contenu.nu – K10K, in all fairness, is a kind of design that is intrisically Internet-like, even if the type is too small. What traditional design principles are appropriate there and are absent? (It’s also a Weblog, in part.)
Andy – Well, I suppose I didn’t mean it like that. K10k is great and they know what they’re doing. But I more mean the cult of K10K, in which the the look of K10K is regurgitated and distorted. I’m talking about the sort of sites that actively label themselves “design” sites, but whose owners know nothing of design and provide almost nothing of substance on their sites.
contenu.nu – Don’t you hate it when people describe designs as “clean”? What’s the opposite? Dirty? “Clean” really means that ingénues can discern all the pieces on the page. But we digress.
Andy – Yes. Good point. “Clean” is a very stupid way to describe design. I mean this: with my site, I aim to be relatively unadorned, well-organized, &c. That is what people mean by “clean,” I think. Nevertheless, this sort of conflicts with my (as of late) great interest in the most adorned, ornate sorts of design (baroque typographical ornamentation, intricately-floriated Victorian alphabets, and such). But I too digress.
contenu.nu – Is it noteworthy that your sites are quite austere and
Andy – Like Gen said, I think our sites are mostly interested in letting the writing stand on its own. As I said before, I don’t aim to be pulling-off visual pyrotechnics. There are certainly more than enough 14-year-old Web “designerz” working on that at the moment. I do think a simple, austere design serves to perhaps lend some credence to what I write. I do spend a good deal of time thinking about what to write and often do research on things before I post. So I wouldn’t want a flashy look to obscure what I’m writing.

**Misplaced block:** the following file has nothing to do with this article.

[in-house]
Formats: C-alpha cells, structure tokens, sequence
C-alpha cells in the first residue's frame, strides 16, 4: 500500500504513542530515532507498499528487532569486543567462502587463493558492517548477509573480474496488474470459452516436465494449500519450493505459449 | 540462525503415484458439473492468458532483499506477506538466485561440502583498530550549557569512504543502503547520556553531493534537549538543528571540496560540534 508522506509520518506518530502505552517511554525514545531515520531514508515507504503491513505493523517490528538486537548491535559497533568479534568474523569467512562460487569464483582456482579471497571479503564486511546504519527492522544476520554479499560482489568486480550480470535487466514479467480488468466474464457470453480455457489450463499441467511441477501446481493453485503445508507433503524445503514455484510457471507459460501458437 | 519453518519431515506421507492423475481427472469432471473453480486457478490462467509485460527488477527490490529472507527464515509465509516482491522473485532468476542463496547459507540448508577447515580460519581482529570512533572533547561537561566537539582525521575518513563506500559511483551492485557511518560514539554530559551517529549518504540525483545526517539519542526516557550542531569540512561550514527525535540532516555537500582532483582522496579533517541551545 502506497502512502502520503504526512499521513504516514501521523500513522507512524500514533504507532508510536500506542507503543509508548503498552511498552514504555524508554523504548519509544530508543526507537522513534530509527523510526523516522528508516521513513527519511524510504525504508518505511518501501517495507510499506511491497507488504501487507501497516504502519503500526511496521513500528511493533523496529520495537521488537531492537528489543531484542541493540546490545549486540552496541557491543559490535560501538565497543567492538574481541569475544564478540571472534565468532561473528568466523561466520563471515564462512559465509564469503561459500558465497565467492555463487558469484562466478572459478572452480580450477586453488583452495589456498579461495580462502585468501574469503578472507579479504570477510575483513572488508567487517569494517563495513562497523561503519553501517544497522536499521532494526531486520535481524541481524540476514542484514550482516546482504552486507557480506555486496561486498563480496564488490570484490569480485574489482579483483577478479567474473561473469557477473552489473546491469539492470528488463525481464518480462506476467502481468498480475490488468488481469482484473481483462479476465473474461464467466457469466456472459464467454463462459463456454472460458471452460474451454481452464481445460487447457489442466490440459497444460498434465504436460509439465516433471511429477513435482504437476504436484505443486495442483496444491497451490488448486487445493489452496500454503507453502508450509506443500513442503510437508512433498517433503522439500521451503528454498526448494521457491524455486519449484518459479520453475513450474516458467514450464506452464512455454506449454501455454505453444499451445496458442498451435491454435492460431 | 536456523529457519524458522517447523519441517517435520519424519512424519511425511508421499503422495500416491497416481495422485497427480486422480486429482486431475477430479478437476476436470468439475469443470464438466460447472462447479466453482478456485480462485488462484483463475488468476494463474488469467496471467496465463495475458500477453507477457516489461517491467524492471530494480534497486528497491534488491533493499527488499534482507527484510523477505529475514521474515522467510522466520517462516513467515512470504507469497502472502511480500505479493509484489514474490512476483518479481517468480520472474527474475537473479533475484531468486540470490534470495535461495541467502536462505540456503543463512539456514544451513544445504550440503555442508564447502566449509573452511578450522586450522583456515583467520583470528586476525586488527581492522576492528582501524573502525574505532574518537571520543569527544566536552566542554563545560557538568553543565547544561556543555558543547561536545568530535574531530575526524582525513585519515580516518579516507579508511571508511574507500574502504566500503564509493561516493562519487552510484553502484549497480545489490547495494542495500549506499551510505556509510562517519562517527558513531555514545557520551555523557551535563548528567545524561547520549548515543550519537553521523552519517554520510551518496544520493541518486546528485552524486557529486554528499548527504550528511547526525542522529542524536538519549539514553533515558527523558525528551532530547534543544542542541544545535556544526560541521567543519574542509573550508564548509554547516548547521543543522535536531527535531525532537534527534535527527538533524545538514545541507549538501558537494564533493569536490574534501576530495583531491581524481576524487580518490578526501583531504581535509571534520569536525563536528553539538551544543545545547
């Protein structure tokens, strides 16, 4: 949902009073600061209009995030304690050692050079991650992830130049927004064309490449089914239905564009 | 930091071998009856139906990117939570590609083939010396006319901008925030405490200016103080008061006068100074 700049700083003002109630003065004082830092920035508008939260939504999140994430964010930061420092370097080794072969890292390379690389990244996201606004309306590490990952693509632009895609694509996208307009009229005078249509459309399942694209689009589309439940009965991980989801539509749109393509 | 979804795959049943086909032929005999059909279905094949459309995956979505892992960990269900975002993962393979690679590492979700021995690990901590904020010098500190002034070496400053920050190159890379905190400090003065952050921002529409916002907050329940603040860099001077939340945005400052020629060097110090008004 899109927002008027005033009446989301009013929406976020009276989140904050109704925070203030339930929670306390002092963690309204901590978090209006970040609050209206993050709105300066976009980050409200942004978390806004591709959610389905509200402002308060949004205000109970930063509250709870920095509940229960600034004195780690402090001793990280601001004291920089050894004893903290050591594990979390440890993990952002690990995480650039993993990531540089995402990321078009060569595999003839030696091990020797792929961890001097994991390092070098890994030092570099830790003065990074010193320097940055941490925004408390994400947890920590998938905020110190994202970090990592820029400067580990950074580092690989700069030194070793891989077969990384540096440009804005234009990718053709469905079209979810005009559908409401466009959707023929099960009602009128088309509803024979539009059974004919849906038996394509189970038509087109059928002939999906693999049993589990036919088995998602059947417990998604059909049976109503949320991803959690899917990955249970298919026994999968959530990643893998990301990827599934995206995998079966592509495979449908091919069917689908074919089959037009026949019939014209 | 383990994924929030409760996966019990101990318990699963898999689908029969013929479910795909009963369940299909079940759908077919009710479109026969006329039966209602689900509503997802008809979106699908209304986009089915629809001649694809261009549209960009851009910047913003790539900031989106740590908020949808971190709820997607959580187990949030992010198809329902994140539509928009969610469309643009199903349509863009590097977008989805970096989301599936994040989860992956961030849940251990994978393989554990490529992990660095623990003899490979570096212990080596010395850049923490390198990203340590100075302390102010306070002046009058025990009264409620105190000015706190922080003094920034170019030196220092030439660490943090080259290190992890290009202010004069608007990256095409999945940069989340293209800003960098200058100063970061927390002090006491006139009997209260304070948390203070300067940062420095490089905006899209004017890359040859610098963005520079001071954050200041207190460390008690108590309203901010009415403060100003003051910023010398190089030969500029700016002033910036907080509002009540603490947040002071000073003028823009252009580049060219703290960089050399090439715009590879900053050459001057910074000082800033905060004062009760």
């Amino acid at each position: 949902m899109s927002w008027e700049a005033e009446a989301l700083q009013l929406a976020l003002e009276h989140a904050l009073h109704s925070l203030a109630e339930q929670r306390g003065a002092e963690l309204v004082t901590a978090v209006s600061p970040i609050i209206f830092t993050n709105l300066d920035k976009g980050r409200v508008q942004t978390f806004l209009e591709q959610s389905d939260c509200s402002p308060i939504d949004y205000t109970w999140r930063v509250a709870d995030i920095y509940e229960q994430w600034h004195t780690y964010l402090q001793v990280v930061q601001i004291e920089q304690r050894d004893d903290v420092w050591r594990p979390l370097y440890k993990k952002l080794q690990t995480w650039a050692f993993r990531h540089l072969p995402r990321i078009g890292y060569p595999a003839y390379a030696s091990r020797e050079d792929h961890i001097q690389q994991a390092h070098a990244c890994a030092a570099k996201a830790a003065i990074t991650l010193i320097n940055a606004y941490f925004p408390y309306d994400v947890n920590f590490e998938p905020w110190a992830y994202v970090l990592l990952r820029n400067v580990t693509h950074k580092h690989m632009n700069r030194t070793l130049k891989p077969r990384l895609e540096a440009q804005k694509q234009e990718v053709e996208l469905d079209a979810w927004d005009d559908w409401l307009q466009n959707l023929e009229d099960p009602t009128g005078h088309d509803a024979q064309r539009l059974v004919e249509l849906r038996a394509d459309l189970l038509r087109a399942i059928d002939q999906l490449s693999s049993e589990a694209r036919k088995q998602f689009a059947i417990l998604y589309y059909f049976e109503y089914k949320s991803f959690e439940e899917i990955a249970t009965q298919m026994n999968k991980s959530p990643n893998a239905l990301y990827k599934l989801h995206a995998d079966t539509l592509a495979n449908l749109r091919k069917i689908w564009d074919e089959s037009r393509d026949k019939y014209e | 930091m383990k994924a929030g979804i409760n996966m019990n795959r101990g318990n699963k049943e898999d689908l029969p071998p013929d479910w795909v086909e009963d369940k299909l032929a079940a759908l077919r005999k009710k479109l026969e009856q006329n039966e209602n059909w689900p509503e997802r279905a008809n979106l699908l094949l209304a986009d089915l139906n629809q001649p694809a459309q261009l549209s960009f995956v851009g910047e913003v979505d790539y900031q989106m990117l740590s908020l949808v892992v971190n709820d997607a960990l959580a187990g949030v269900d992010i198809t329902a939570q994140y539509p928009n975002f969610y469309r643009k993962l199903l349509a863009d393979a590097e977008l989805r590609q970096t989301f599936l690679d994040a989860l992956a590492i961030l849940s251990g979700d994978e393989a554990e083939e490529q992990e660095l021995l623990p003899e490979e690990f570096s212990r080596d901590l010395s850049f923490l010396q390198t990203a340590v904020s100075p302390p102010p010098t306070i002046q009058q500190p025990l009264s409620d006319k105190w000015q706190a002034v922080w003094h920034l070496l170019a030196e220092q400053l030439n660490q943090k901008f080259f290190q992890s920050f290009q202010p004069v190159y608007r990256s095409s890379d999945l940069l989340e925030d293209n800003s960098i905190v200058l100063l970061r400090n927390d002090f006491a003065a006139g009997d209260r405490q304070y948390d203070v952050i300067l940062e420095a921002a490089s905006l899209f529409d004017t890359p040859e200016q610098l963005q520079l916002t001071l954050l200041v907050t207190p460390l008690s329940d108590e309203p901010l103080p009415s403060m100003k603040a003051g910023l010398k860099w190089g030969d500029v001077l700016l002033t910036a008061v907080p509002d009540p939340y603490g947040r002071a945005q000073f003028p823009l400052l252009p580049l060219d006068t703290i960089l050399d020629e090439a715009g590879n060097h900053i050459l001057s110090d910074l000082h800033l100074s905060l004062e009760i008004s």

contenu.nu – Are you seen as more authoritative or credible by having advanced graphic design – where, in one of those ironic inversions, simple = advanced? If you had the same “content” but your site looked like a Tripod automated homepage, would it still work?
Andy – Well, as I’ve alluded to, I’m pretty sure it helps not to look amateurish. Though my site is only six weeks old, I’m continually surprised by the sorts of people who read it. Many of them are from large, well-known but not-so-cutting-edge companies (of just about every sort). I suppose if my page was more amateurish or cluttered, these sorts of people might not be as disposed to reading it.
contenu.nu – Is personal voice important? If you were an absentee landowner and everyone else did the talking, would your site suffer? Lines & Splines is a one-man army, but Webtype is a blog. What is the difference in tone?
Gen – Webtype would be a lot worse off if I was doing it on my own – I simply don’t know enough, and all the other contributors always post much better stuff than me. So it’s really impressive that Andy can do it all by himself! (Not that I’d normally admit to that in public, of course, with us being archrivals on the Web typography scene.)